|I've been quiet for the past week because I took the wife and family to South Dakota for a week--actually three full days plus two partial days with travel on either side. |
It was a really cool trip, if hot and a bit, well, rushed. Much to my surprise, there is WAY more to do in South Dakota than can be fit in in three-plus days. And, really, hat's off to the people and leadership of South Dakota, who, over the years, have really maximized their potential into a massive tourist industry.
Of course, tops on the list of things to do in South Dakota is Mount Rushmore. And, being my first time, I really have to say it is quite an impressive display. Both as a tribute to man's industry in carving a giant sculpture out of raw mountain, and in the sentiment it portrays of pride and raw Americanism, it is VERY impressive.
But, as with most things impressive, it does inspire a variety of thoughts, which I will dispense with in no particular order.
--This could only have been built in the intra-World War era. Consider what would happen if someone tried to build such a memorial today: lawsuits about defacement of natural landscapes; lawsuits about waste and traffic and whatnot through the environment; studies about environmental impact delaying work for years; endless political wrangling about which Presidents to include on the mountain--or if to even put Presidents on it, to begin with; predictable protests from American Indians, African-Americans and others to be sure they get "represented", and so on, and so on . . . I mean, seriously, a society that cannot even manage to get a memorial up to the courage and initiative of the passengers of Flight 93 after 5 years cannot possibly hope to ever decide on a set of people to honor in this way
:Likewise, the Crazy Horse Memorial will never be done in my lifetime. It is impressive in its design, and the fact that you can see a face from the highway a couple miles away is pretty cool . . . but the design is so much more ambitious than the current progress, and the pace of work is so dreadfully slow, that I just don't see any chance that it will ever get done. I think the odds of the mountain being struck by lightning and destroyed are much greater than the odds of the memorial being completed.
:Of course, Rushmore itself is both awesome AND very humbling. Consider--by the time they were my current age, the faces on the mountain had accomplished, among other things, the following: become a lieutenant colonel and led troops into successful battle in the French and Indian War, was a self-educated lawyer who was elected to the House, was a famed historian and commissioner of the New York City Police Commission, and had authored a really famous document . . let's see, what was that called? . . .oh, yeah--the Declaration of Independence. Nothing like being faced with these four guys to feel like a slacker.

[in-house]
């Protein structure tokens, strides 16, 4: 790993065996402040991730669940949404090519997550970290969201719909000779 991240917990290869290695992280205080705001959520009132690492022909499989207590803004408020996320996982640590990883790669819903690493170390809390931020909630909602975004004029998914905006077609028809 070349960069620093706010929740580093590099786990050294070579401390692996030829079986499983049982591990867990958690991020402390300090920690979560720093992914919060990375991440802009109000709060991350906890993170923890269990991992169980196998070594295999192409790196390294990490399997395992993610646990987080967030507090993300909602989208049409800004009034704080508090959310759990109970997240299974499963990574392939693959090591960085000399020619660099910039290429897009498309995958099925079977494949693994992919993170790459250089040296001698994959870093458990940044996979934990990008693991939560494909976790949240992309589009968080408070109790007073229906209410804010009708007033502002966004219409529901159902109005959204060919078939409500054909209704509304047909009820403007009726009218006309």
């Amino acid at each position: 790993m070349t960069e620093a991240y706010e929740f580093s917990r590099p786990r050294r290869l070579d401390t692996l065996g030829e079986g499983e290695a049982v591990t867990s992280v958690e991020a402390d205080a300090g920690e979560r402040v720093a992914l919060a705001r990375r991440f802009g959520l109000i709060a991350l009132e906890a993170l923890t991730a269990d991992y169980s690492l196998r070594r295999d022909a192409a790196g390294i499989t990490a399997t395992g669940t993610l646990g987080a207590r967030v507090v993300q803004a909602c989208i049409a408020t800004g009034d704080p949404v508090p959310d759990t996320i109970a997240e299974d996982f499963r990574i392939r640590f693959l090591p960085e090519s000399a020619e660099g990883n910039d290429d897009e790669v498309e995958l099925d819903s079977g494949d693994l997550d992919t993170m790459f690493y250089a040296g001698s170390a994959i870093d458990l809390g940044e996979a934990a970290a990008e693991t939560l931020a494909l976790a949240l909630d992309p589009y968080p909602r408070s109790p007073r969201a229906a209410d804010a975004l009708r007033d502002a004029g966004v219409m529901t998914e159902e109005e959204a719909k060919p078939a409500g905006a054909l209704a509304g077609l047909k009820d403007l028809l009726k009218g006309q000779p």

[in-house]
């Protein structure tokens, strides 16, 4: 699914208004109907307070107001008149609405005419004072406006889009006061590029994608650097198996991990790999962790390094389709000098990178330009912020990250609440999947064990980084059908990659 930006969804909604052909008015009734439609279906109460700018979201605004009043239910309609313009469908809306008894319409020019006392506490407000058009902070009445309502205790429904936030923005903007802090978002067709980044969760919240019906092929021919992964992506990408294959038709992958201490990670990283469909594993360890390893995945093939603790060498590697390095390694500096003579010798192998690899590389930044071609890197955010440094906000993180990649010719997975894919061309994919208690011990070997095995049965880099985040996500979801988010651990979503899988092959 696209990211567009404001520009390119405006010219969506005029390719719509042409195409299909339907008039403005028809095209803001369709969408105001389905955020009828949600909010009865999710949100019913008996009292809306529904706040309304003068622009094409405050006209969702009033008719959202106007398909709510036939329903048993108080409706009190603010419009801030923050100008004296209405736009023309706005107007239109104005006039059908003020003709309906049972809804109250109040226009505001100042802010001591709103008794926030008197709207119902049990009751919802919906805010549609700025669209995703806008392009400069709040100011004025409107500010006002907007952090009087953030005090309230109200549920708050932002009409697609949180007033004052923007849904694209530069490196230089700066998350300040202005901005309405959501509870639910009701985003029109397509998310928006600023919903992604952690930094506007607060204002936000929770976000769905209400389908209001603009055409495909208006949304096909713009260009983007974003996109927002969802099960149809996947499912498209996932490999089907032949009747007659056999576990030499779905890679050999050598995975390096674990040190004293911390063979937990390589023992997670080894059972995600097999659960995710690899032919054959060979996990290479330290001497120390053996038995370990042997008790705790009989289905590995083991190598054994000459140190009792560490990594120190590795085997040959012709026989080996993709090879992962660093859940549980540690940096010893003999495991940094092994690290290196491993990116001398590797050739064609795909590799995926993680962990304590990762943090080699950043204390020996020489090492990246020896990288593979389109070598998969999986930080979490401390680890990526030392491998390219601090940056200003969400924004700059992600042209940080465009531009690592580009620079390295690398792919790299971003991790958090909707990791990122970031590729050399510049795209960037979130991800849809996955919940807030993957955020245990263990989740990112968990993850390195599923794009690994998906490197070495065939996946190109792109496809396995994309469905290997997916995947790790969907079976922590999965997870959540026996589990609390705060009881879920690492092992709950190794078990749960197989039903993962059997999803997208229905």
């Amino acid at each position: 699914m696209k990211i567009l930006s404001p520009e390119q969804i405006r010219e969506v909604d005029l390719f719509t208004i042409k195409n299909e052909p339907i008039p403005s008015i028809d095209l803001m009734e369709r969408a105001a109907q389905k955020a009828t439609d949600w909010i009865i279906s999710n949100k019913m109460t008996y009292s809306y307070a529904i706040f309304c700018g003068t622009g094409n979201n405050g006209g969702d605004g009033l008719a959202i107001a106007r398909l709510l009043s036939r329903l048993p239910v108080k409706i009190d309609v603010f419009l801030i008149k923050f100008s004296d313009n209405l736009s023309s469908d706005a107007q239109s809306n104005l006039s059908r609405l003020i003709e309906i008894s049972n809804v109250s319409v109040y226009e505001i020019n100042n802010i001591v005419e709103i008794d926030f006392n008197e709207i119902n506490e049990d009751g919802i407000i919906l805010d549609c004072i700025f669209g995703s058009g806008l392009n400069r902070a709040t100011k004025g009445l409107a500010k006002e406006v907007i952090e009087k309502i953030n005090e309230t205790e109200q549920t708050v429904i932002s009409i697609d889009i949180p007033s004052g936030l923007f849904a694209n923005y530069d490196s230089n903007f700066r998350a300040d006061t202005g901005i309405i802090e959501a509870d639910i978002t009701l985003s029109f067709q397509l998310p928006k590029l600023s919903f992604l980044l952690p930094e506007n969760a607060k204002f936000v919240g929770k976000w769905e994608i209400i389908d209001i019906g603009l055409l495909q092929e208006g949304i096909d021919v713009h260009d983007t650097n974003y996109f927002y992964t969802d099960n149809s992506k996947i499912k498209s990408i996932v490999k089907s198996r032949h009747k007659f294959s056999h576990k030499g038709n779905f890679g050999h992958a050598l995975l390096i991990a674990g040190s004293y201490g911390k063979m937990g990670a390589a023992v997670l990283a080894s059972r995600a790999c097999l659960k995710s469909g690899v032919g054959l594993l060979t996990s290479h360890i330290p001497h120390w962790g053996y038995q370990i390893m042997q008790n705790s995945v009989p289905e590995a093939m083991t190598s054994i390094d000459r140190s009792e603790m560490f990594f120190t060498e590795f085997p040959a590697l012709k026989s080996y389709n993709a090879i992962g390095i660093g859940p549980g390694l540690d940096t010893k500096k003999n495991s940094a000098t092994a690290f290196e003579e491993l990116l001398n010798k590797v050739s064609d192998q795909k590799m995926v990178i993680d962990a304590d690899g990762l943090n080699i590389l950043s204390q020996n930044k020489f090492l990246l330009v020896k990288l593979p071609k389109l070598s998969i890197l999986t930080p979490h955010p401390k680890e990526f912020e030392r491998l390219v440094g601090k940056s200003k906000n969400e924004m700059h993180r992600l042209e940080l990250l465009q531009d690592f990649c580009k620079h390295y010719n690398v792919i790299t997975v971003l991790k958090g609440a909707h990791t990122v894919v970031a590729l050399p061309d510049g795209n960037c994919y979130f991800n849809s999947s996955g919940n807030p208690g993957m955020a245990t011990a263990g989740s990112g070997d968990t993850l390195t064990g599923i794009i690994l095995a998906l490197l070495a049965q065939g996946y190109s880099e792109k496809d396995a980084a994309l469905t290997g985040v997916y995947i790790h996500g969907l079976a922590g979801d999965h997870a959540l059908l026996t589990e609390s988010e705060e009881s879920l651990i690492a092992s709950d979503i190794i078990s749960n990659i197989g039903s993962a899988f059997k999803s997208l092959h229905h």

:And, it occurred to me, with some sense of political comfort, that all four of those on the mountain were exceptionally controversial figures in their time. The least controversial of these, Washington, had a somewhat undistinguished military history before leading the Continental Army in a disastrous 1776 campaign which offered many fewer successes than Iraq does today; Jefferson was responsible for the most overt act of imperialism in American history with the Louisiana Purchase; Lincoln's stalwart support for the abolition of slavery led to an ACTUAL splitting of the country (unlike the current state of the country); and Roosevelt's actions vis-a-vis Panama earned him great vitriol and the nickname "Emperor Teddy". And yet, all four of them survived their temporary difficulties to be recognized by history (and Gutzon Borglum) as the giants of American history. Now, I'm not in any way ready to put George Bush's face on a mountain--or a pile of mashed potatoes, for that matter--but it seems that there's hope that history will be better to him than the contemporary press.
:All that time as a passenger in a car (yeah, we had company and I did not have to drive) going through Wyoming (yeesh!!) gives a person a lot of time to read. This trip's reading selection? "A Blueprint for Action", Thomas P.M. Barnett's application-centered follow-up to "The Pentagon's New Map." And, boy! does that book get a brain thinking. I'll have many other thoughts about this book in the days and weeks to come; in the meantime, if you get a chance to read this book DO IT! I learned more about diplomacy and world affairs in a few hours in the car than I think I've learned in the whole rest of my life combined.